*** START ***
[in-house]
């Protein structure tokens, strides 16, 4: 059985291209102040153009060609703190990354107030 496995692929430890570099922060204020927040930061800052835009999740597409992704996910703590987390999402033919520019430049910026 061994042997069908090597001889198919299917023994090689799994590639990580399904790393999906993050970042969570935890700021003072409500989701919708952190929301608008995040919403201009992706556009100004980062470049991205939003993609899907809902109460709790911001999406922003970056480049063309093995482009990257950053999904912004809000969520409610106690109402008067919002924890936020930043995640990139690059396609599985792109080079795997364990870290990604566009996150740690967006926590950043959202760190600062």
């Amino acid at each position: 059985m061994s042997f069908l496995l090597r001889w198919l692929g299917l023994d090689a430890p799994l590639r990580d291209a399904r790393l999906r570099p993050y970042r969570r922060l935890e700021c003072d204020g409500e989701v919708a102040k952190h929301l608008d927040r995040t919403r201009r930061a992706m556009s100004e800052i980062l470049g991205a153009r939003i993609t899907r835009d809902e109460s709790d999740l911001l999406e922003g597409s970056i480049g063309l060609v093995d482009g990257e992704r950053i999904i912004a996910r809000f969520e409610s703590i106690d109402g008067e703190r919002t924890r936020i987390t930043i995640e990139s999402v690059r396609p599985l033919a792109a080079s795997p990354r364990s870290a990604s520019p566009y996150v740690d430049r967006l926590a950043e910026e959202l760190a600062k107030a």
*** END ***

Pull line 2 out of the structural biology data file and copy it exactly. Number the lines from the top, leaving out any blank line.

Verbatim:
């Protein structure tokens, strides 16, 4: 059985291209102040153009060609703190990354107030 496995692929430890570099922060204020927040930061800052835009999740597409992704996910703590987390999402033919520019430049910026 061994042997069908090597001889198919299917023994090689799994590639990580399904790393999906993050970042969570935890700021003072409500989701919708952190929301608008995040919403201009992706556009100004980062470049991205939003993609899907809902109460709790911001999406922003970056480049063309093995482009990257950053999904912004809000969520409610106690109402008067919002924890936020930043995640990139690059396609599985792109080079795997364990870290990604566009996150740690967006926590950043959202760190600062």